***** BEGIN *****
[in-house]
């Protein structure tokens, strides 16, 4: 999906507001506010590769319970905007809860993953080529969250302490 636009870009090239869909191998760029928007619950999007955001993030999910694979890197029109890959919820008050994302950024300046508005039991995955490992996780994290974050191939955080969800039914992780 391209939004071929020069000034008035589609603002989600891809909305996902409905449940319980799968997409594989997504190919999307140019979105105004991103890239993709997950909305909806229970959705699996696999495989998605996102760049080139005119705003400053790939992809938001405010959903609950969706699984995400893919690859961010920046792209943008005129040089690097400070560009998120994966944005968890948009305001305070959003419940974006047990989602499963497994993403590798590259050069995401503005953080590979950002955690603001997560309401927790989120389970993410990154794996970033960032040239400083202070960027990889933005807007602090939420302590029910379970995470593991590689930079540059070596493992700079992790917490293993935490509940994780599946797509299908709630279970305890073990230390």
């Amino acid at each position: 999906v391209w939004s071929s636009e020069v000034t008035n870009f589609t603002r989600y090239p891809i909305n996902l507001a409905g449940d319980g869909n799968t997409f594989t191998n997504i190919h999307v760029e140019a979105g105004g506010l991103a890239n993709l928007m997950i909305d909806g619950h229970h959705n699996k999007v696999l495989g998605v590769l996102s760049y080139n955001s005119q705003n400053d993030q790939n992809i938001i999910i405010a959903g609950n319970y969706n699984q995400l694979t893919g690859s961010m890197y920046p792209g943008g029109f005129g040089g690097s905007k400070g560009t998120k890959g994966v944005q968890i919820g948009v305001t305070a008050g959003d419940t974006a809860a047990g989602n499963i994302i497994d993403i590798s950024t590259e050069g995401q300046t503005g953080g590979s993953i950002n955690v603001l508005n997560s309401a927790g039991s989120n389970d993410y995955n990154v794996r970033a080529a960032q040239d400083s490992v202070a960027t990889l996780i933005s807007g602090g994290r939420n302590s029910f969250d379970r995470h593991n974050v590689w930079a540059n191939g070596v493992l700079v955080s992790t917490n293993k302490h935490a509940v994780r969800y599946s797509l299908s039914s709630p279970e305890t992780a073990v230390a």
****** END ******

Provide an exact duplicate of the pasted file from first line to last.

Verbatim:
[in-house]
């Protein structure tokens, strides 16, 4: 999906507001506010590769319970905007809860993953080529969250302490 636009870009090239869909191998760029928007619950999007955001993030999910694979890197029109890959919820008050994302950024300046508005039991995955490992996780994290974050191939955080969800039914992780 391209939004071929020069000034008035589609603002989600891809909305996902409905449940319980799968997409594989997504190919999307140019979105105004991103890239993709997950909305909806229970959705699996696999495989998605996102760049080139005119705003400053790939992809938001405010959903609950969706699984995400893919690859961010920046792209943008005129040089690097400070560009998120994966944005968890948009305001305070959003419940974006047990989602499963497994993403590798590259050069995401503005953080590979950002955690603001997560309401927790989120389970993410990154794996970033960032040239400083202070960027990889933005807007602090939420302590029910379970995470593991590689930079540059070596493992700079992790917490293993935490509940994780599946797509299908709630279970305890073990230390």
């Amino acid at each position: 999906v391209w939004s071929s636009e020069v000034t008035n870009f589609t603002r989600y090239p891809i909305n996902l507001a409905g449940d319980g869909n799968t997409f594989t191998n997504i190919h999307v760029e140019a979105g105004g506010l991103a890239n993709l928007m997950i909305d909806g619950h229970h959705n699996k999007v696999l495989g998605v590769l996102s760049y080139n955001s005119q705003n400053d993030q790939n992809i938001i999910i405010a959903g609950n319970y969706n699984q995400l694979t893919g690859s961010m890197y920046p792209g943008g029109f005129g040089g690097s905007k400070g560009t998120k890959g994966v944005q968890i919820g948009v305001t305070a008050g959003d419940t974006a809860a047990g989602n499963i994302i497994d993403i590798s950024t590259e050069g995401q300046t503005g953080g590979s993953i950002n955690v603001l508005n997560s309401a927790g039991s989120n389970d993410y995955n990154v794996r970033a080529a960032q040239d400083s490992v202070a960027t990889l996780i933005s807007g602090g994290r939420n302590s029910f969250d379970r995470h593991n974050v590689w930079a540059n191939g070596v493992l700079v955080s992790t917490n293993k302490h935490a509940v994780r969800y599946s797509l299908s039914s709630p279970e305890t992780a073990v230390a």